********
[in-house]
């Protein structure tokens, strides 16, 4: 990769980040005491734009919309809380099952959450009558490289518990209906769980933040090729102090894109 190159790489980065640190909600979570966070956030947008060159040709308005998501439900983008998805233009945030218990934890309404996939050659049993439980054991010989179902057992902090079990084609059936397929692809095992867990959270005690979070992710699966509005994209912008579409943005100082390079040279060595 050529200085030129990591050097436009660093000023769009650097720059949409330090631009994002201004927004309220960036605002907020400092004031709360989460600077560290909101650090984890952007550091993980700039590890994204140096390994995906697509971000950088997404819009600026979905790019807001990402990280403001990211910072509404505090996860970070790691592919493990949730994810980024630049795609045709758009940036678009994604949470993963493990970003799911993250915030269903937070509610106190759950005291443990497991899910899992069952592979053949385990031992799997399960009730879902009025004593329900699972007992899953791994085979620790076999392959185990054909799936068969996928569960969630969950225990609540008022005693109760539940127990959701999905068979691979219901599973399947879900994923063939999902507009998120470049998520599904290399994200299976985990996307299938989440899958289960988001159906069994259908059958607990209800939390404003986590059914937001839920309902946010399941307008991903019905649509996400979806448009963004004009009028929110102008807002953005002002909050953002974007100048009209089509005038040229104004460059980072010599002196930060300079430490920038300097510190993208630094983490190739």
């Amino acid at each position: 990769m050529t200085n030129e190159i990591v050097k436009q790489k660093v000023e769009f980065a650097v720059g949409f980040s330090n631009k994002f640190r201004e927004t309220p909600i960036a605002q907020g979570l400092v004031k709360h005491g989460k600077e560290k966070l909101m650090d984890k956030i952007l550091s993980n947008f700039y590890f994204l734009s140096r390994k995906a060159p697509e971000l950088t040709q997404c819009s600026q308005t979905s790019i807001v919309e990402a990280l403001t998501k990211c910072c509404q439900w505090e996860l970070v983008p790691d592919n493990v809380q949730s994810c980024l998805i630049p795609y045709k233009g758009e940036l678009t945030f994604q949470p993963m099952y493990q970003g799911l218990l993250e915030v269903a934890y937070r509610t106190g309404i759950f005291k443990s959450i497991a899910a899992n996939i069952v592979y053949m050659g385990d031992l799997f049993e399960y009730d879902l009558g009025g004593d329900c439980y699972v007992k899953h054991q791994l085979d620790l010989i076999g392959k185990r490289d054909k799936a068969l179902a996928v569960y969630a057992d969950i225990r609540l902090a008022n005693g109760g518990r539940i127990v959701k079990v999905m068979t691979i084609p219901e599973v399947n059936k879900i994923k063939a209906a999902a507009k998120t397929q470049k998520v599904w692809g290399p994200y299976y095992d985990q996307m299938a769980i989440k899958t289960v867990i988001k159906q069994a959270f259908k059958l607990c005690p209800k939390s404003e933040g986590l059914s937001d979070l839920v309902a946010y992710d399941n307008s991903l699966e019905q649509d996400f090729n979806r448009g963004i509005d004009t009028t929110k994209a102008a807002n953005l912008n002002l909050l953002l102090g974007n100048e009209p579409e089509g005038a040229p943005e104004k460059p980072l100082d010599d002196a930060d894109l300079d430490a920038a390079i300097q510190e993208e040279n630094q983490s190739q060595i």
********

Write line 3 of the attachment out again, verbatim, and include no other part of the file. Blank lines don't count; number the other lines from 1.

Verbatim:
């Amino acid at each position: 990769m050529t200085n030129e190159i990591v050097k436009q790489k660093v000023e769009f980065a650097v720059g949409f980040s330090n631009k994002f640190r201004e927004t309220p909600i960036a605002q907020g979570l400092v004031k709360h005491g989460k600077e560290k966070l909101m650090d984890k956030i952007l550091s993980n947008f700039y590890f994204l734009s140096r390994k995906a060159p697509e971000l950088t040709q997404c819009s600026q308005t979905s790019i807001v919309e990402a990280l403001t998501k990211c910072c509404q439900w505090e996860l970070v983008p790691d592919n493990v809380q949730s994810c980024l998805i630049p795609y045709k233009g758009e940036l678009t945030f994604q949470p993963m099952y493990q970003g799911l218990l993250e915030v269903a934890y937070r509610t106190g309404i759950f005291k443990s959450i497991a899910a899992n996939i069952v592979y053949m050659g385990d031992l799997f049993e399960y009730d879902l009558g009025g004593d329900c439980y699972v007992k899953h054991q791994l085979d620790l010989i076999g392959k185990r490289d054909k799936a068969l179902a996928v569960y969630a057992d969950i225990r609540l902090a008022n005693g109760g518990r539940i127990v959701k079990v999905m068979t691979i084609p219901e599973v399947n059936k879900i994923k063939a209906a999902a507009k998120t397929q470049k998520v599904w692809g290399p994200y299976y095992d985990q996307m299938a769980i989440k899958t289960v867990i988001k159906q069994a959270f259908k059958l607990c005690p209800k939390s404003e933040g986590l059914s937001d979070l839920v309902a946010y992710d399941n307008s991903l699966e019905q649509d996400f090729n979806r448009g963004i509005d004009t009028t929110k994209a102008a807002n953005l912008n002002l909050l953002l102090g974007n100048e009209p579409e089509g005038a040229p943005e104004k460059p980072l100082d010599d002196a930060d894109l300079d430490a920038a390079i300097q510190e993208e040279n630094q983490s190739q060595i």